EPOS GTW 270 Hybrid Earbuds Review: Wireless Audio for the Nintendo Switch

GTW 270 Hybrid

With the EPOS GTW 270 Hybrid earbuds, EPOS is showing serious interest in trying something new. Many have tried to create gaming earbuds but none have ever had the punch of a decent set of cans. EPOS is a partner brand of audio maker Sennheiser. They are tinkerers and inventors, they like to throw ideas at the wall and see if anything sticks. The ones that do may wind up Sennheiser mainstays. I don’t know if the GTW 270 Hybrid will meet the same fate, but as first attempts go, they are not to be sniffed at.

 

Design

The EPOS GTW 270 Hybrid’s design is exactly what you expect from headphones in this price range. The build quality is rock solid, the look is sleek, and they feel expensive. The anodised aluminium charging case the buds sit inside has a firm, cold feel to it and the lid has the feel of a jewellery case. It’s all purpose-built to satisfy. The face button is chunky, and the buds snap into place with a magnetic pop. Good stuff.

The high-end sensation continues when you actually put the buds in. As with any set of buds, the size and shape of your ears will dictate the experience you have. The GTW 270 Hybrid comes with enough extra tips and seals that it should fit the vast majority of ears. For me, the default trips were far too small and I needed to move up to something much larger before they’d sit comfortably. The left bud has a small button on it that allows for a small amount of control. Press it once to pause, resume, or accept a call. Press it twice to skip a track, and three times to go back a track. Holding the button will get Siri or the Google assistant’s attention, which is the only way to alter the volume without pulling out your phone or device.

 

Sound and Performance

One of the first things you may notice about these buds is that you can’t pair them to a USB device and Bluetooth at the same time. It’s one or the other. That means, if you’re using them with your Nintendo Switch and you want to use to them to answer an incoming call, you’ll to manually switch them over. The built-in microphone can’t be used if the buds are connected via the USB dongle, only via Bluetooth.

Beyond that bump in the road, these are exemplary buds. I’ve been jumping between my Switch and my phone while working and getting around 5 hours of charge from them. Pop them back into the charging case and you’ll get as many as 15 hours from them. Just 20 minutes in the hopper will give you a full hour of charge, so if you do need to top them up you won’t have to wait long. They’re basically perfect for travel. In a post-vaccination era when frequent flights are back on the table, I can’t stress enough how much I’ll be relying on these little legends.

The sound on offer, the part everyone really cares about, is fantastic. They were a touch tinny until I found the right sized tip for my elephant ears and the seal kicked in. After that, they acquitted themselves beautifully. Playing Bravely Default 2 for review was made more enjoyable because I could hear all the work going into the sound design. They handle high-end audio and voices quite well and jumping to music with a bit of bass reveals how strong their low-end bona fides are. The bass has a full, warm sound, but doesn’t obliterate the high end or create distortion. From such a small piece of kit, the kind of sound they can produce may well blow your hair back.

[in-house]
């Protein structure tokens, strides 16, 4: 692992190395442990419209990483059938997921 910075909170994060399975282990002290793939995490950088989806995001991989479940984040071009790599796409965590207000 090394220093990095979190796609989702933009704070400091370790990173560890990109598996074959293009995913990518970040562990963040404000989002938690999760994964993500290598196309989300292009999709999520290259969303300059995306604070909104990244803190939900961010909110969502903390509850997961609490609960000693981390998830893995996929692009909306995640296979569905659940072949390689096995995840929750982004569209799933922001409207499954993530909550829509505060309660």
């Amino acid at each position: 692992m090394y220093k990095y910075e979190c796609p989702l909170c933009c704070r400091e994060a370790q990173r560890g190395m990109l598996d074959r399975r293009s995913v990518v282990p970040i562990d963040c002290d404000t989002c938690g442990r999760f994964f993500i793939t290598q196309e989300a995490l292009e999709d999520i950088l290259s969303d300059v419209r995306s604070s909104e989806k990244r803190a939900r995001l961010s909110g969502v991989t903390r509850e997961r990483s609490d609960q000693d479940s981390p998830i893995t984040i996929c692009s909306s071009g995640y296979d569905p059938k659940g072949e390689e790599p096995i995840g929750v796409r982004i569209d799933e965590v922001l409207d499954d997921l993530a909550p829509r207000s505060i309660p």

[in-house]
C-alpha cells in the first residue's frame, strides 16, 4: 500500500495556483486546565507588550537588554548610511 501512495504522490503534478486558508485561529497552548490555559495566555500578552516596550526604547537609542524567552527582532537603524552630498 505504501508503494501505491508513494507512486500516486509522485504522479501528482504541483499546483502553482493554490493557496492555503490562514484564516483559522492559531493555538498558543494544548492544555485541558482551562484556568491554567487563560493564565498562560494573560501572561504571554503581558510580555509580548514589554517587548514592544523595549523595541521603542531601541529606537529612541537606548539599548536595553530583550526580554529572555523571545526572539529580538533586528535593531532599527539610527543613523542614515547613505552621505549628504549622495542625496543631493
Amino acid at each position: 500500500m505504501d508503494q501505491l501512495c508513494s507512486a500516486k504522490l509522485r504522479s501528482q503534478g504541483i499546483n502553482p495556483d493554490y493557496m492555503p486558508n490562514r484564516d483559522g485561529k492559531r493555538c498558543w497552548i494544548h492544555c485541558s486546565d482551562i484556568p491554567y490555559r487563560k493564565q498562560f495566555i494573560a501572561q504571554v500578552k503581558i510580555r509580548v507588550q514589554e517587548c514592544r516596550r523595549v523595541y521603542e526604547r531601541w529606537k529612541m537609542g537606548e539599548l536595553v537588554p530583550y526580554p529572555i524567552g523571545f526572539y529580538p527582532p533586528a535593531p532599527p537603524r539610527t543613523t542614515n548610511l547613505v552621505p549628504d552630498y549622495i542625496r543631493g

Final thoughts

The biggest draw with these buds is their versatility. Any device with a USB port or Bluetooth connection can be paired. That means you can hook up your phone, your PS5, your PC, and even your Nintendo Switch to the same set of headphones. Indeed, the GTW 270 Hybrid is one of the only wireless headphones on the market that works with the Nintendo Switch, which is attractive and a feature long-asked-for.

They don’t tick all the boxes, however. Your mic won’t work if you’ve connected the headphones via the included USB-C aptX low latency dongle. It simply can’t transfer speech on top of everything else and maintain its low ping. If you can live with these minor frustrations, you’ll be well served indeed.

FOUR STARS (OUT OF FIVE)

Highlights: Great sound; Great form factor; Switch functionality a revelation
Lowlights: May take a few minutes of fumbling around to find the right tips to fit your ears
Manufacturer: EPOS Audio
Price: $349 AUD RRP
Website: EPOSAudio.com

Review conducted using a retail set of headphones provided by the manufacturer.

David Smith

David Smith is the games and technology editor at The AU Review. He has previously written for PC World Australia. You can find him on Twitter at @RhunWords.

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